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After 2 Years I M Finally Defining Evolt

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Scott Dexter

Member info

User since: 26 Apr 1999

Articles written: 10

First of all, I must congratulate those who worked (and continue to work) hard on v2.0 of thesite. --Philanthropy and its best, if you ask me. With the 2nd year Anniversary of evolt, I would like to share what it has come to mean to me.


Like a lot of us, I threw myself into the Webmonkey fray as soon as I came across it, which was somewhere in 1997. Yes, 1997. It was obvious that there was a core group of guru's and active posters, and I felt like I came to know them (building personality sketches in my head). The list would go through periods of high quality, and periods of high noise. The innovation I saw that made the world Right again was the <objunky> --a little piece of web-centric tidbit to offset the noise.

--An unsolicited little insight. How perfect, finally an example of what I fell in love with the 'Net in the first place: Free Information. No banner ads, no mailing list registration, just people helping people cause they wanted to.

Then came late 1998. Just through the year I spent on MJ there was a ton of content, most of it valuable. None of it archived. --A tragedy at the very least. Seeing a need to retain this wealth of information, someone you know posted a web-accesible archive of content generated on the MJ mailing list. And the storybook ended. MJ, owned by parent Wired --then soon-to-be parent Lycos-- realized they had missed an income generating opportunity, and sent their lawyers knocking. This event and the formation of evolt is clearer elsewhere, but evolt as we know it was born.--A small group of highly skilled, highly dedicated web workers who want to share what they know, and constantly learn from each other. The notion of the <objunky> was kept, known as a <tip> to you and me. --A payment of currency not based on precious metals, but oh so mush more



On March 9, 2000, I received an email from Adrian Roselli (aardvark), extending the invitation to join evolt's admin core. I jumped at the chance. Little did I know my paid-for productivity would suffer so much ;).

I'd always considered Evolt a resource, and the people I knew by email address alone were evidence of a skill I never thought I had: people networking. Once inside the walls of the admins, these folks became friends. I've never met any of them in person, and have spoken to only one admin's answering machine. I relate to them as friends when I speak of them; its not, "this person I know in Buffalo," rather "a friend of mine in Buffalo." --To me a dear and important distinction.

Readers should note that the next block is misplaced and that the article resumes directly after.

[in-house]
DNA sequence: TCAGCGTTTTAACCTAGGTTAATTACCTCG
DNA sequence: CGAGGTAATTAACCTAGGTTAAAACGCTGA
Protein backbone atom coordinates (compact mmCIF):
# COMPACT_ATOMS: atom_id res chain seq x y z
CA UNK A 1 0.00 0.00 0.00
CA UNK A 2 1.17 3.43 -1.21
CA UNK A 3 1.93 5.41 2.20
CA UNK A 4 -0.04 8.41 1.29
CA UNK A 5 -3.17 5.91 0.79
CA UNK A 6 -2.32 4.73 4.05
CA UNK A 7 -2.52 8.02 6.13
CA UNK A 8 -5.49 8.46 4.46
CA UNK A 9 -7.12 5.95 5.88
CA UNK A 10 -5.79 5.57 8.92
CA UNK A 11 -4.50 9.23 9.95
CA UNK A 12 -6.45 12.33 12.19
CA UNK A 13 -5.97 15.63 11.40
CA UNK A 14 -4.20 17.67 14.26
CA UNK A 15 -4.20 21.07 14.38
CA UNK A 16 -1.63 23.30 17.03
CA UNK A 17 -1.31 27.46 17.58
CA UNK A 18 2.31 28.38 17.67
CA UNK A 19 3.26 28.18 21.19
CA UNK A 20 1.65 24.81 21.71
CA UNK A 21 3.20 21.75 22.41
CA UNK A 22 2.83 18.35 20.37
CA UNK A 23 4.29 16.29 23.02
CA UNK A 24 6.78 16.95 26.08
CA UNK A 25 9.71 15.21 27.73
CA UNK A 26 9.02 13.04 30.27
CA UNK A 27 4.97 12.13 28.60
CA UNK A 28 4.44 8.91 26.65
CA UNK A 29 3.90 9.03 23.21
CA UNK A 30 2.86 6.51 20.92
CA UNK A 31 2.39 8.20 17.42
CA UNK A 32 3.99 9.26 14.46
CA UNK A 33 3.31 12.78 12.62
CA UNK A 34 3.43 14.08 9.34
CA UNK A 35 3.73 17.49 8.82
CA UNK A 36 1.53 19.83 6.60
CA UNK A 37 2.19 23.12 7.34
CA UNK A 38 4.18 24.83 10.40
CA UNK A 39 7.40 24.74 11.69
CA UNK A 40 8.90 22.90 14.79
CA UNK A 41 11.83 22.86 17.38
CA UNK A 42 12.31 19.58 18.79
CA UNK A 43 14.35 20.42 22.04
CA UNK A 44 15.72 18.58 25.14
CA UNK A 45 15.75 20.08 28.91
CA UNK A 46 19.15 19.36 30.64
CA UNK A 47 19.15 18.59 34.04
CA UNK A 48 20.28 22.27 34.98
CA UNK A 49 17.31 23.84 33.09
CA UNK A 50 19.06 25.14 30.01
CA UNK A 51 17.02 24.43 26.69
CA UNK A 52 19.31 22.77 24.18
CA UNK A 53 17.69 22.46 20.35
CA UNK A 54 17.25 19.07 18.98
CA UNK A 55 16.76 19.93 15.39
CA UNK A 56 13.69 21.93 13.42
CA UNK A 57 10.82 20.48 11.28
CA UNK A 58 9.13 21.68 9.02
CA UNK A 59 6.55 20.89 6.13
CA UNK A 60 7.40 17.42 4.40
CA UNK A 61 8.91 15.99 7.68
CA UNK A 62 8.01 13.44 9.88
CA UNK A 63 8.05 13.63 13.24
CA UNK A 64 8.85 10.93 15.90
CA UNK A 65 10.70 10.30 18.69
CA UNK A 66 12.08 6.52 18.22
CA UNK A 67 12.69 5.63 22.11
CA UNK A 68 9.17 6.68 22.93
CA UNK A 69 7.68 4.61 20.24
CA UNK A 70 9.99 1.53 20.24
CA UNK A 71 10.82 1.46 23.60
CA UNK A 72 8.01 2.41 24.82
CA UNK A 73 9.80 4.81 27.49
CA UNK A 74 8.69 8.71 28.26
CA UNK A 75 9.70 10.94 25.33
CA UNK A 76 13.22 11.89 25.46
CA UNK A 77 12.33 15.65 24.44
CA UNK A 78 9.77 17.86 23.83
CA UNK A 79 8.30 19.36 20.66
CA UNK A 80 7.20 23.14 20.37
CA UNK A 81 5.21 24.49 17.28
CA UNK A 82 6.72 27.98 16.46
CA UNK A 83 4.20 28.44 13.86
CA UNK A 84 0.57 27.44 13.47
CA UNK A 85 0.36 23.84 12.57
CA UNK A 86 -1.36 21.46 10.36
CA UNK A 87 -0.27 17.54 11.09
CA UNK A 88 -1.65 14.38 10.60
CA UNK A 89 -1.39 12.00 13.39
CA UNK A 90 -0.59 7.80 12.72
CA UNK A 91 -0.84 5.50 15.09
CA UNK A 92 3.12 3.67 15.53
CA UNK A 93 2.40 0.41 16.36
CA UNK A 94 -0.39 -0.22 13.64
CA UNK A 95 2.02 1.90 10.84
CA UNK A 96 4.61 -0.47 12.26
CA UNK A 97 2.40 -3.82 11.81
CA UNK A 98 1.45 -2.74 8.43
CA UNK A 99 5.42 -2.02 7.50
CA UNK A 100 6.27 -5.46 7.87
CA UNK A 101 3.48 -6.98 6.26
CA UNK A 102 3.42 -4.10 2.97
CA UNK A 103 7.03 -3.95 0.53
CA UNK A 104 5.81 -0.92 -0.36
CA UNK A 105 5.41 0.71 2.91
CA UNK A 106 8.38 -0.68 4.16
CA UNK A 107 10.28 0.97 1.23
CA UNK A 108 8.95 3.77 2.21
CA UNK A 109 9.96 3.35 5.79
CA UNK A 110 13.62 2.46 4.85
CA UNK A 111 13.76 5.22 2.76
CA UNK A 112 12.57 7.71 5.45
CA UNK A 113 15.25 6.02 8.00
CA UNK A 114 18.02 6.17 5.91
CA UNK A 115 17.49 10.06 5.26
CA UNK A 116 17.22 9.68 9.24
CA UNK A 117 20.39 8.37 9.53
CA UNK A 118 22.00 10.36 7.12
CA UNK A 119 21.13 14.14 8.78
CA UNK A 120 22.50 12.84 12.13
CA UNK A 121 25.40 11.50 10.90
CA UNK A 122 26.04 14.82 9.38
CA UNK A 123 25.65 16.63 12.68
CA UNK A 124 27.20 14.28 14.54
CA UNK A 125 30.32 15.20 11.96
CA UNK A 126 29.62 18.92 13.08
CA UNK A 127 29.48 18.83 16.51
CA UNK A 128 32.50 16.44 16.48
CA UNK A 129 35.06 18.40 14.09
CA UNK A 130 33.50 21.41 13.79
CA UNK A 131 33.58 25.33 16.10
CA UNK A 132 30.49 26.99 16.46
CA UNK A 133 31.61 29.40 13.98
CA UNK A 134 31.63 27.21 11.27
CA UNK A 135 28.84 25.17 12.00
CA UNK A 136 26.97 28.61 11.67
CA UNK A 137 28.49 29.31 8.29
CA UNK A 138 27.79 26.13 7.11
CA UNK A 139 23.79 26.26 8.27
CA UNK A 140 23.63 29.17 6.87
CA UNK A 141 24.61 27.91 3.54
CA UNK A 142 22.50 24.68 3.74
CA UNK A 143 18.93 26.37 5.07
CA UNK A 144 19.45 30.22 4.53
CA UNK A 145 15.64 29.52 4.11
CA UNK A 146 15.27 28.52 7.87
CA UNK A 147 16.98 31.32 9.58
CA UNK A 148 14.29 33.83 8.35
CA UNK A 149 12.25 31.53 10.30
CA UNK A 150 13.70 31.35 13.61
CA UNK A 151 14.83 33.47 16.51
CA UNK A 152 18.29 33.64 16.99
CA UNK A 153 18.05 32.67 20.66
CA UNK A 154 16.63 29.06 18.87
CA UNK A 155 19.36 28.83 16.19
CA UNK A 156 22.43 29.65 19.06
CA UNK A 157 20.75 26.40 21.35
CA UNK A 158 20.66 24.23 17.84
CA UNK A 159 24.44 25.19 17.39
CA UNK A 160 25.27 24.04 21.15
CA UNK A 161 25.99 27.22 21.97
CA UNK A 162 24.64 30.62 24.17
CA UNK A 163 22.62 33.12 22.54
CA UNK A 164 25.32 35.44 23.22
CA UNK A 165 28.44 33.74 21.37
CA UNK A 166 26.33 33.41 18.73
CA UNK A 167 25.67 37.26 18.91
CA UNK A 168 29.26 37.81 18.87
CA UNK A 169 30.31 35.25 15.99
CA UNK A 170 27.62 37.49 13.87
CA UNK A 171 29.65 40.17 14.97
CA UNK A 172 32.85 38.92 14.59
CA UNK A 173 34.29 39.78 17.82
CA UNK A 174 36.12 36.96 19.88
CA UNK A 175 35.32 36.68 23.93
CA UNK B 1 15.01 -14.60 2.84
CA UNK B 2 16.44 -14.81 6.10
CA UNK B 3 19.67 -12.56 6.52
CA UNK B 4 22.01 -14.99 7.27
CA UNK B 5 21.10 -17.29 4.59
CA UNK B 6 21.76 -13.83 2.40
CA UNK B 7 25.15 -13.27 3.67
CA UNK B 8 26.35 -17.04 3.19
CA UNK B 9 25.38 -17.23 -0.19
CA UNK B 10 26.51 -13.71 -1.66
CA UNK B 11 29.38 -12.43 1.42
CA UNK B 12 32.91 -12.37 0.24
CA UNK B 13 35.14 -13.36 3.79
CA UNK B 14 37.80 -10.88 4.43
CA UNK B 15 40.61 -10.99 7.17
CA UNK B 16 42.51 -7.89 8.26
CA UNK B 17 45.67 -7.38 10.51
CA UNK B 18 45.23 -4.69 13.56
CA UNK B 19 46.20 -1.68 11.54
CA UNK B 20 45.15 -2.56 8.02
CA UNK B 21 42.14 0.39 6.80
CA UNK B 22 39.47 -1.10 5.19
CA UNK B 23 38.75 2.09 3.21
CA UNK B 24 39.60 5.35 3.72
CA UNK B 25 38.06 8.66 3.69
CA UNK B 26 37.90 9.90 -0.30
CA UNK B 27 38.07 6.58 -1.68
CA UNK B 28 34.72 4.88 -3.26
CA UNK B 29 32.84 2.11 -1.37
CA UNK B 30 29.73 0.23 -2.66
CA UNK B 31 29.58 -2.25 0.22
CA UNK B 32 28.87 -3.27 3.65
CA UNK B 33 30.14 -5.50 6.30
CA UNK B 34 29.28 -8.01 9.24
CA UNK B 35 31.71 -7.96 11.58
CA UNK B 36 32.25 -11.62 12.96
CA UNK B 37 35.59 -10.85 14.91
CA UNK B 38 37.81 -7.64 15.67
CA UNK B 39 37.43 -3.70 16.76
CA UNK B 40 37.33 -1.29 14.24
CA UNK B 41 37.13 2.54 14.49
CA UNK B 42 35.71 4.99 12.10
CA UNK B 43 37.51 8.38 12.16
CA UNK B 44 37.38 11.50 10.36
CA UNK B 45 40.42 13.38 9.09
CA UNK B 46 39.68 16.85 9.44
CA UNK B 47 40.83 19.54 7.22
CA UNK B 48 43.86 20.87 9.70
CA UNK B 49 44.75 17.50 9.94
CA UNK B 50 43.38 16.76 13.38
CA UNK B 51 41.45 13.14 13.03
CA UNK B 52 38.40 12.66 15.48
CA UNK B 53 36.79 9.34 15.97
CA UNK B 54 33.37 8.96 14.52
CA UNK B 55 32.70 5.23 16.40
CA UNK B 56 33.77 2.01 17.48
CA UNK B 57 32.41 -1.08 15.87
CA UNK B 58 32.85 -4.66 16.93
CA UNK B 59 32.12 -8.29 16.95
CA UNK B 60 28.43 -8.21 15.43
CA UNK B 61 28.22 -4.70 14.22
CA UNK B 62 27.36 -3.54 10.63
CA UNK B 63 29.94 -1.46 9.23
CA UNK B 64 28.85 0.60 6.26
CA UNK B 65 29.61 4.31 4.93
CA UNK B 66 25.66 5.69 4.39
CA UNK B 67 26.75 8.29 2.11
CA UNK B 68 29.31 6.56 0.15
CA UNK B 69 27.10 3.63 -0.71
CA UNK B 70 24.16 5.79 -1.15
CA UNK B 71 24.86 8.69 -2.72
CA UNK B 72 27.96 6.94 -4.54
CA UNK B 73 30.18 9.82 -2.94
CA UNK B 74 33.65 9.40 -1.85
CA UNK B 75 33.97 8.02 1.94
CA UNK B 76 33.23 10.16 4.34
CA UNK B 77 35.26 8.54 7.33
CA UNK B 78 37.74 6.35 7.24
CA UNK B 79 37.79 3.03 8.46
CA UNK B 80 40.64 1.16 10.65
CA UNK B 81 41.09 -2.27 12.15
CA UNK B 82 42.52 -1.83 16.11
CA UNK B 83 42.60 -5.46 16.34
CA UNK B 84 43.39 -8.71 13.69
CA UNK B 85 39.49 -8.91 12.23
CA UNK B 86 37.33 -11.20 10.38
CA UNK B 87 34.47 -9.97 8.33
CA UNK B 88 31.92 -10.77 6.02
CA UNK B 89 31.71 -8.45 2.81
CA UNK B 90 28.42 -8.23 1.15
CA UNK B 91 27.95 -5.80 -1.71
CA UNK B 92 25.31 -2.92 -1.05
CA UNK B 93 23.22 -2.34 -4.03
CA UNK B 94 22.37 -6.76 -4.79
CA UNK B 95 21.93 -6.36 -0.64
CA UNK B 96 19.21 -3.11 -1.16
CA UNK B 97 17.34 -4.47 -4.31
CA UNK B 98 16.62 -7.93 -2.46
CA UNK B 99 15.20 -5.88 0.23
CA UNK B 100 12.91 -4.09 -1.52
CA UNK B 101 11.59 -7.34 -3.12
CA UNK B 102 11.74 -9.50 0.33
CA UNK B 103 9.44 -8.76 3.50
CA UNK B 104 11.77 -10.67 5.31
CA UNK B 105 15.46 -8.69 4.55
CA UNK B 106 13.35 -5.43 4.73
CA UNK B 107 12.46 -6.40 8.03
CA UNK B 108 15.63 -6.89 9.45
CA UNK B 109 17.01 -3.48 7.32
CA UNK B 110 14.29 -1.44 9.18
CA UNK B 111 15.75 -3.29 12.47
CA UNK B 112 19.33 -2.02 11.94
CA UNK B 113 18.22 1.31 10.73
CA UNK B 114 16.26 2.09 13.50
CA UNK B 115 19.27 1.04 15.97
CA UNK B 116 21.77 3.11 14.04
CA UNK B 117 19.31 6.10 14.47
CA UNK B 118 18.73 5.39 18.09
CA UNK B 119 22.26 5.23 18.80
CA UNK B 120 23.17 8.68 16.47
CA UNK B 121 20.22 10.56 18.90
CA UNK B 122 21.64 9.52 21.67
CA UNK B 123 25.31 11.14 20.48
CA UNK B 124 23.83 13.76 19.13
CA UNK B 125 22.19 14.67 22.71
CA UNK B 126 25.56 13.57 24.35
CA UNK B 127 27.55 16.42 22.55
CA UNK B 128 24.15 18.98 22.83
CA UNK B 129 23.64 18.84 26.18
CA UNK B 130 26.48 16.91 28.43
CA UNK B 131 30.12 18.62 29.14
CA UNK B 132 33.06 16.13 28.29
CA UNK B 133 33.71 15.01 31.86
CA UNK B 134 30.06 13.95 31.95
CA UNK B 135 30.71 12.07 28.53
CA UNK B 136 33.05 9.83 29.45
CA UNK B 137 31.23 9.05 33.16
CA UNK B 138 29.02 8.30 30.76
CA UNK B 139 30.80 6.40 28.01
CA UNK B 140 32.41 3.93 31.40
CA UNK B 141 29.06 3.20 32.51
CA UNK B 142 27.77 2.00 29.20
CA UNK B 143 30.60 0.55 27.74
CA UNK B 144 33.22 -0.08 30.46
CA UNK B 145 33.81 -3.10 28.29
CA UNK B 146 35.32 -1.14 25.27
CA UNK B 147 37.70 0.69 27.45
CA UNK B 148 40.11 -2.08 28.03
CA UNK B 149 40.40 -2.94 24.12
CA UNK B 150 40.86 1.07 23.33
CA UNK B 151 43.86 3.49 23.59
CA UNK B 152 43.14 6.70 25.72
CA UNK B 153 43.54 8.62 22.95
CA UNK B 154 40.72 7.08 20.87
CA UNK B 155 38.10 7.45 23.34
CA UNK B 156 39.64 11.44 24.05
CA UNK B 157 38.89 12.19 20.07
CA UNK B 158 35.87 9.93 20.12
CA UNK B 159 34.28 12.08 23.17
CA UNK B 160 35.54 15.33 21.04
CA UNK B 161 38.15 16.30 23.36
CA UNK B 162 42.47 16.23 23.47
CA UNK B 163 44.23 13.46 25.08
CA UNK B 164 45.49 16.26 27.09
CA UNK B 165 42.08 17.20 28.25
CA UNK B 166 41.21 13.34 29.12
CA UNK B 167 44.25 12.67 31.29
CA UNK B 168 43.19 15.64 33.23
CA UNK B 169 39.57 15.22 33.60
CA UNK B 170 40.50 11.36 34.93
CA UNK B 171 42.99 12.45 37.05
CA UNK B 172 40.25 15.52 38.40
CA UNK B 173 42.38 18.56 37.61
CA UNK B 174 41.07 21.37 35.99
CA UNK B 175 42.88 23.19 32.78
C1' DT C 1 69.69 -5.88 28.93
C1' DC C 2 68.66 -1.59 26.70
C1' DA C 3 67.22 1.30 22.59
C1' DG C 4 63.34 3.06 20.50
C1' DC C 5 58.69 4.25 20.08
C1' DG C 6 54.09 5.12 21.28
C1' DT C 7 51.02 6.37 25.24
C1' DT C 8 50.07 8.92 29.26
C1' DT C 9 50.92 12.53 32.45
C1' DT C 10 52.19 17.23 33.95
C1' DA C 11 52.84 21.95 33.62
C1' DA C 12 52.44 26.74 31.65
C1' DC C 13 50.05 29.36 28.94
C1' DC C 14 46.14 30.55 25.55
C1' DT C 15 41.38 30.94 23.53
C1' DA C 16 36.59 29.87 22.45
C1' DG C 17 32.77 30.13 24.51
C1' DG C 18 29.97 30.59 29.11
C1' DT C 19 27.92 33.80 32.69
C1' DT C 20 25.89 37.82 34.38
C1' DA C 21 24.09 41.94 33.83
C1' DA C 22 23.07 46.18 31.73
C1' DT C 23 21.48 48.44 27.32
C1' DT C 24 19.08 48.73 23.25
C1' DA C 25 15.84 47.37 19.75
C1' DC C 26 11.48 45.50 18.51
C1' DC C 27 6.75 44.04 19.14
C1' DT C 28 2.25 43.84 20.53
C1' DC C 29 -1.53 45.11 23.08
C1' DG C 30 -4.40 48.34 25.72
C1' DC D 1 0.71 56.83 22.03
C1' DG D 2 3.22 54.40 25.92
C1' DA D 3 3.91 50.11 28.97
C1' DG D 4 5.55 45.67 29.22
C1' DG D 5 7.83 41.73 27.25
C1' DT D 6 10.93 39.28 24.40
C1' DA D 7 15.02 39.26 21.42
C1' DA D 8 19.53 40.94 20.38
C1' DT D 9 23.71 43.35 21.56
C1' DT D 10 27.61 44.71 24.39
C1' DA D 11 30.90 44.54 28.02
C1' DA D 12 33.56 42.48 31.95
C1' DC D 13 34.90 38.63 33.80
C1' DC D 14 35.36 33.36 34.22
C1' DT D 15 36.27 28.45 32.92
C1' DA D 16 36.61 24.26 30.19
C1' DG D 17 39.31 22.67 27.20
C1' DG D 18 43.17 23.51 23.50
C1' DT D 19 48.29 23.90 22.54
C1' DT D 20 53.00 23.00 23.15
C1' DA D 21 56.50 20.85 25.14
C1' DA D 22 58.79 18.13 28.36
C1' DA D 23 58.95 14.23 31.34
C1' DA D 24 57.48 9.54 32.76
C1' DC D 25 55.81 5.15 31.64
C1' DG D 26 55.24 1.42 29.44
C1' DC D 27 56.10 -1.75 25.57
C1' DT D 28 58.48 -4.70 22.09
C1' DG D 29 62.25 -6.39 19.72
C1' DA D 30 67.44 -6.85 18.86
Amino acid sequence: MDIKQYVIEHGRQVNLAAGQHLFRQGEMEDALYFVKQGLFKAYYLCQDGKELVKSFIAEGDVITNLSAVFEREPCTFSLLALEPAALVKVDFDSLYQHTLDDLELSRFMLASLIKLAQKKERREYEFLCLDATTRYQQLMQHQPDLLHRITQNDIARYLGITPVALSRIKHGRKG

There's a running joke among the admins that joing them invariably leads to one or more of the following: job change, marriage (or significat love life change), or dwelling change. Call it simple mathematical coincidence or not, but its true, and in the past month I more-or-less qualify for all three. A breakup of a 3 1/2 yr old relationship requiring a move-out, and I received a serious salary increase with a shifted direction here at work. --Oh and our offices are moving this week. Crazy, ain't it?

Evolt changes people. I've learned more about the intricasies of browsers than I could ever research on my own (thanks James), more about database design than I could ever learn (thanks Rudy), and more about pragmatic, pedantic right way of doing things than I could ever listen to (thanks Adrian). Evolt's shown me the strength in peer networking (people, not computers), and has proven to me that it is primary in furthering education and expertise in this crap. I get charged up (pun intended) to help someone on thelist. I love putting aside paid work for a couple hours on Fridays to hopefully spark some insight, if not exposure, to what the world of web development is for me on a day-to-day basis. I'm sharing information, and its free. That gets my blood pumping.

Its been mentioned that this year has been a wonderful growth year for evolt. To be specific, we've been mentioned numerous places for our browser archive, but above that, our recognition as a web development resource has lept beyond word-of-mouth. We're trusted. We (all of us) have built ourselves a solid reputation of one of the highest quality, lowest noise mailing lists there is. That's something to be proud of. And everyone on thelist is resposible for it. Yes, give yourself a smile. You've done something to give back to the Web, and that's what it lives for.


The hardware running thesite and thelist has been upgraded a number of times to keep up, and Dan has literally rewritten then tweaked the living shit out of mailing list software, producing some of the fastest response times from mailers I've seen (and I'm on a number of lists).

We're far from the 35 people that started evolt.

35 people.

Just this summer we passed the 1000 mailing list subscriber mark. From 35 to over 1000 in less than 2 years. That's about 2 new subscribers a day. For a resource that does not advertise, that does not buy ad space, that runs completely on the word of its members, this is incredible. Yet again, we need your help to continue the growth of evolt 1000 people reading thelist, wow! --But how small is a community of 1000 people? --Less than the seating capacity of two 747 jumbo jets.

And we are growing. Steadily, healthy, and as one of the best free resources on the Web. We're not going to charge for content or swap banners for cash (though the offers have been made). Your posts to thelist are yours. Your articles, yours. We're here to give you the box. You stand on it and make a difference. I love that.

Thank you, Evolt. Thank you.

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